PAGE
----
It was a real struggle to keep going, I needed to find somewhere to sit down and have a bite to eat, ideally somewhere in the sun, preferably with a view and a bench, and definitely soon. But there wasn’t anywhere, finally as I came to a bend in the road, I seized the opportunity. There was a length of wood acting as a step up to a footpath, that would have to do for a seat.

Not your usual picnic spot

It wasn’t much of a picnic spot, but I set off after only ten or fifteen minutes rest with spring in my step. I had looked at the map, there were only about four miles to go, the end was almost in sight. Suddenly I heard bells, they were loud and clear, I thought for a moment it was a mobile phone ringtone, but no it was definitely church bells, presumably carried up on the wind from Buriton Church.

It didn’t take long to finish of the last four miles. The last two were through the Queen Elizabeth Country Park, with nice wide paths and lots of signposts. In the end it took me about five hours to walk the fourteen miles and was glad to finally sit down in the bus shelter, by the side of another busy road as usual.

Getting home wasn’t easy: bus to Petersfield, train to Havant, train to Horsham and finally a bus home. Although I didn’t have to wait long at each change of transport, it still took me about two and a half hours to get home, but at least I was sitting down all the way.

So now I am in Hampshire, with only two sections to go until Winchester, the signpost at the country park said 23 miles to Winchester. The next section is going to be interesting, it should finish in Exton, Hampshire the home of some of my MITCHELL ancestors. I am really looking forward to having a look around the village and at the church where some of them were baptised and buried. The problem is that I still haven’t worked out how I am going to get home from there.

Where did Vernon Alphonso GASSON get his name from?

21 May

One of the curious records that I transcribed at the West Sussex Record Office a couple of weeks ago was the baptism of Vernon Alphonso GASSON. He was the son of John and Alice Catherine Maud GASSON and was baptised at the parish church in Slaugham, Sussex on the 8th September 1907.

Now don’t get me wrong, but the name Vernon Alphonso doesn’t strike me as an English name, let alone a Sussex one. So where did he get it from?

I thought that Alice Catherine Maud might not have been from England, but her name doesn’t sound particularly exotic. This was further confirmed when I checked FreeBMD for a marriage, Alice’s maiden name was MITCHELL (they were married in Q3 1906 in Cuckfield Registration District).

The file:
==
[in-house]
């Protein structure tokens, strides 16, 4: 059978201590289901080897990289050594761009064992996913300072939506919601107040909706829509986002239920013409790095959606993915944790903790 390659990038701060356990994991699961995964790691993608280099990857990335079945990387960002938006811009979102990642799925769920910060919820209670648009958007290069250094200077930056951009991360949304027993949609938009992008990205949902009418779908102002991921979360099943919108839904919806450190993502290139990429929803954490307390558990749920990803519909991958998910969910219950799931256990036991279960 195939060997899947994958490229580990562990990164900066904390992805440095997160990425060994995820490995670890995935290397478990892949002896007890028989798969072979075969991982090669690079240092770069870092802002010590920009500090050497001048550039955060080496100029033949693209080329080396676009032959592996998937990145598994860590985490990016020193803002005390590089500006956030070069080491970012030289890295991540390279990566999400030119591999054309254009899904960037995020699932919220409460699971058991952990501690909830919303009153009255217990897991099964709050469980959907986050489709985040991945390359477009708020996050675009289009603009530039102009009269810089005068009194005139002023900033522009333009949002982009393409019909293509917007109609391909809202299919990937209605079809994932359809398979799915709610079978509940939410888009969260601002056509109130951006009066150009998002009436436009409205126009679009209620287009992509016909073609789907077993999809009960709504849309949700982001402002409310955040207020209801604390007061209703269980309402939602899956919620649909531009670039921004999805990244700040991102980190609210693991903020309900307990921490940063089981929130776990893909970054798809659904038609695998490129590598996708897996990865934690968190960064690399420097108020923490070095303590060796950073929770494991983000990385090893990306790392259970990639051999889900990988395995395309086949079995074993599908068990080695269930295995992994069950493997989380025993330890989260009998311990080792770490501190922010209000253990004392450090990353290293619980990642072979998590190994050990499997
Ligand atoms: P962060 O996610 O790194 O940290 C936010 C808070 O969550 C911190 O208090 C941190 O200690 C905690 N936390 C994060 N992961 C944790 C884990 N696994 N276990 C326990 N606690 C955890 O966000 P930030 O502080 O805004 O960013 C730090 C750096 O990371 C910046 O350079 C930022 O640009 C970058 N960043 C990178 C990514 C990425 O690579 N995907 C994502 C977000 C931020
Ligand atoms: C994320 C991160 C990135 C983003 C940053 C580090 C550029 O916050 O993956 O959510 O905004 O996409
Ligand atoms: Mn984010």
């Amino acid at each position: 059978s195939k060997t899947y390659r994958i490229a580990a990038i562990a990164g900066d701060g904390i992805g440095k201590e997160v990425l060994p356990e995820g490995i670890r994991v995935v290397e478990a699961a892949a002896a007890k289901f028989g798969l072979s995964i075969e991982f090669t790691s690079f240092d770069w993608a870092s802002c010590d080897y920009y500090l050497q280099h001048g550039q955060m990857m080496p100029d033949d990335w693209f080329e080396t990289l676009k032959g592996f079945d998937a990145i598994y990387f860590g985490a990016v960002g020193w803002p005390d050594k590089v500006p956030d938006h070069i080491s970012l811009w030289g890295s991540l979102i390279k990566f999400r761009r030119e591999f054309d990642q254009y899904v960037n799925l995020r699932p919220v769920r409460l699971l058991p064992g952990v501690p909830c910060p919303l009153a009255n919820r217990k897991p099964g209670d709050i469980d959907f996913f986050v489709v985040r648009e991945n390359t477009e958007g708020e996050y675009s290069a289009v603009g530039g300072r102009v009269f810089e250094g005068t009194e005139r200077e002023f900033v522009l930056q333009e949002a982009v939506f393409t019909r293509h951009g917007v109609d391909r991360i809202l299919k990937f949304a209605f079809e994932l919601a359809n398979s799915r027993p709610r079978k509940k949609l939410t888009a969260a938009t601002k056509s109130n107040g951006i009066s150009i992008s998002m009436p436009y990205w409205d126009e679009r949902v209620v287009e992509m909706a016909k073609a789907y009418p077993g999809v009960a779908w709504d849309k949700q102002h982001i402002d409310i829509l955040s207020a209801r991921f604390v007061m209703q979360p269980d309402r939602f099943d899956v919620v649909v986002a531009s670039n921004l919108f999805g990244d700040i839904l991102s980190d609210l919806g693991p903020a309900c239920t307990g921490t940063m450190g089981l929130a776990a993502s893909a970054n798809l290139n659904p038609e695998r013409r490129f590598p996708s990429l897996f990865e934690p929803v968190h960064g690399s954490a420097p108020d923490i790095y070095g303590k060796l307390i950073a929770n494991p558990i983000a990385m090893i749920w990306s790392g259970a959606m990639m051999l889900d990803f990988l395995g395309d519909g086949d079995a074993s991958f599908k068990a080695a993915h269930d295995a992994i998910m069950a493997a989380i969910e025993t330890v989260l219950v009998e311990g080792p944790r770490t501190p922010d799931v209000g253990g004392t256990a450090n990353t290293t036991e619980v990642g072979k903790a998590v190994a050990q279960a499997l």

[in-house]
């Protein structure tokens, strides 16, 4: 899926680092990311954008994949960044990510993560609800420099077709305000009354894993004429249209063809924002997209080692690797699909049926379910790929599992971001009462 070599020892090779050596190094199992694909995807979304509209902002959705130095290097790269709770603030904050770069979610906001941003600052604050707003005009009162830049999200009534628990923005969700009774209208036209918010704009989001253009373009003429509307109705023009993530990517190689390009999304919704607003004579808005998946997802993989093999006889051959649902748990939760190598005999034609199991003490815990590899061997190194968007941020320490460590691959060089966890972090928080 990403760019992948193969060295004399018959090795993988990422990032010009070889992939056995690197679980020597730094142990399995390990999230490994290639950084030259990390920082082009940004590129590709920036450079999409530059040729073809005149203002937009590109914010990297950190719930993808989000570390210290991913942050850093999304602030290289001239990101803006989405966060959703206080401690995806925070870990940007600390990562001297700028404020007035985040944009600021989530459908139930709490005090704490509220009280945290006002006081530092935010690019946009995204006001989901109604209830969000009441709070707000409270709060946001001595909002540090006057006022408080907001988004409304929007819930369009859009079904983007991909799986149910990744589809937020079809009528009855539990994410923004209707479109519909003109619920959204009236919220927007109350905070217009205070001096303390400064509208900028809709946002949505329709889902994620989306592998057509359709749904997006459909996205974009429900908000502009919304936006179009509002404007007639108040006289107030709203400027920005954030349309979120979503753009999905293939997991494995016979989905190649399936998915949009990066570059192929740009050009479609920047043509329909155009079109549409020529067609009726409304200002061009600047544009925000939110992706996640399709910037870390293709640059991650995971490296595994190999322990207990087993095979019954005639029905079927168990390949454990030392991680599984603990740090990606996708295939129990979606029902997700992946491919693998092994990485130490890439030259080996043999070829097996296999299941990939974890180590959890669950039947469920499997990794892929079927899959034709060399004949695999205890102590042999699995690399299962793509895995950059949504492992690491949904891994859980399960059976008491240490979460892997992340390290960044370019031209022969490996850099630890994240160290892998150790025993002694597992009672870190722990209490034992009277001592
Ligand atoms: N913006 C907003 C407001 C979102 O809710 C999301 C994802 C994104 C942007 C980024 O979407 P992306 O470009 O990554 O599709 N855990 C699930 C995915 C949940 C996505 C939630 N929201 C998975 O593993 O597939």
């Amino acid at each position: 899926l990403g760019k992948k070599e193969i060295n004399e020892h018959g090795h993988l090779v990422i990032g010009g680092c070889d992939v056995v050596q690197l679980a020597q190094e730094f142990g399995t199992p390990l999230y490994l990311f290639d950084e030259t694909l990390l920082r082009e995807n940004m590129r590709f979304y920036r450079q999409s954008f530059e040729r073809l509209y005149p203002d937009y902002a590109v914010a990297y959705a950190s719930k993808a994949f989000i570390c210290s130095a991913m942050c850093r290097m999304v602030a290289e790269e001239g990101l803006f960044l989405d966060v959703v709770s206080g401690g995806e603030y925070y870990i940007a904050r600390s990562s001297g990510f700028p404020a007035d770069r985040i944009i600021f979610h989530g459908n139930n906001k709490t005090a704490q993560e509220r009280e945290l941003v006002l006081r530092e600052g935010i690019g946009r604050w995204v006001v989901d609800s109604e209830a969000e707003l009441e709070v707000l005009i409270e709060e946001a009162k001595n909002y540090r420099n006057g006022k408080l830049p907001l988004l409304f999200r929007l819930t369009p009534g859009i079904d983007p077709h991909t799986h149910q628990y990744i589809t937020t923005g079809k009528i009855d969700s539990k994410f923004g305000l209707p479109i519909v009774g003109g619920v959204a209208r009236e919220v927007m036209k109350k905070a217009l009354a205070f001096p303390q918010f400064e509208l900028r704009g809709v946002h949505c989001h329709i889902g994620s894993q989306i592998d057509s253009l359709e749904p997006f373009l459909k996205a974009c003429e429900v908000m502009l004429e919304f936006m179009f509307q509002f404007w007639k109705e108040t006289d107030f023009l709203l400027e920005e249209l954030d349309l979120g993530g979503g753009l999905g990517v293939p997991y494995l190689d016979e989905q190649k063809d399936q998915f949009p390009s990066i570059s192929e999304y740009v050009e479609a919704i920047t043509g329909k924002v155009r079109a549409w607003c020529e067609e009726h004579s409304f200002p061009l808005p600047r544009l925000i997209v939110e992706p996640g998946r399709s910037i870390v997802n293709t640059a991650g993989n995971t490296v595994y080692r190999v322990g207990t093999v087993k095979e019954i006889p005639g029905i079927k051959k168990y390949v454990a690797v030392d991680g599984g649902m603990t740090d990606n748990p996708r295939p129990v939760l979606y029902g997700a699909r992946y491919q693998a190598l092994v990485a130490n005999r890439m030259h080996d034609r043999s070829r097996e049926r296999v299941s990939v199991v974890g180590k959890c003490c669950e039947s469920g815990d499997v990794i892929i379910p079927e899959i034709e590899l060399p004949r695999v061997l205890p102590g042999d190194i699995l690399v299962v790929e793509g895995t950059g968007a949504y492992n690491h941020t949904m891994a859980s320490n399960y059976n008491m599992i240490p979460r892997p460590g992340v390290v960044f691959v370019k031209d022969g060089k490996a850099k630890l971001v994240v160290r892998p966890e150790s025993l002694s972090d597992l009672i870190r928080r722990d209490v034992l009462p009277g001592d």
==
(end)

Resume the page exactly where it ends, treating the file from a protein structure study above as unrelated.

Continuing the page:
So I have no idea where the name Vernon Alphonso came from, it certainly doesn’t appear to be a family name. Sadly Vernon Alphonso died in 1910 and was buried in Slaugham on the 26th November.

There must have been some confusion when it came to filling in the 1911 census because Vernon is included with his parents and their other son, Jack. The entry clearly shows that John and Alice had two children, one of whom had died.

I guess I will never know where the name Vernon Alphonso came from, but the one thing I must find out is who John GASSON was, or rather which John GASSON this is. He is probably the son of my 3x great uncle Edward GASSON, but I need to get a copy of the marriage entry/certificate to make sure.

My genealogy to-do list for the week ahead (week 15)

11 Apr

Last week was unusual, it felt like I was not doing much genealogy but by the end of the week I think I had achieved quite a bit. Having said that it is hard to actually quantify what I have done.

Much of my time seems to have been spent thinking about GASSONs and GEERINGs, with a quick look at some MITCHELLs.

  • The will of Ann GEERING has arrived, and I need to process that and decide where to go next with the GEERINGs of Hailsham, Sussex.
  • Review my research into Ellen NICHOLLS, trying to find out what I can do to put right my previous mistake and where I can go now.
  • Transcribe all my notes from Saturday morning’s visit to the Centre for Kentish Studies. Create another plan for finding the parents of John GASSON (my 5x great-grandfather) based on the findings.
  • Continue working through my digital files updating Family Historian and sorting out folders and standardising my filenames. This week I will focus on the GASSON and MITCHELL families. I have so many loose ends that need tying up.

My top-ten surnames

2 Feb

I was fiddling around with Family Historian last night and then in Excel, producing a list of the top-ten surnames in my family tree.

I thought this was going to be a mostly pointless exercise, purely for fun and curiosity, but it has highlighted an imbalance in my research, which I now wonder whether I should try and put right.

The top-ten surnames (really top-eleven surnames), with the number of individuals in my family tree, are as follows:

1.  TROWER (127)
2.  GASSON (104)
3.  MITCHELL (84)
4.  FAIRS (45)
5.  BOXALL (38)
6.  KINGHORN (28)
6.  VINALL (28)
8.  BATEMAN (27)
9.  GEERING (26)
10.  DRIVER (25)
10.  HEMSLEY (25)

The first three names are no surprise, after all they are the surnames of three of my grandparents, the surprising thing is that my fourth grandparent’s name is HEMSLEY, right down at the bottom of the list.

I don’t know quite why I feel that this imbalance is wrong, but I certainly feel I should invest some more time on it so that it moves up the chart. It wouldn’t be difficult to add lots more HEMSLEYs to my tree, but it needs to be done with purpose rather than just adding everyone I can find.

I am going to add the task of reviewing my HEMSLEY line to my to-do list, seeing what meaningful work I can do on the family. I am sure there are some interesting people and stories waiting to be discovered in Framfield, Sussex.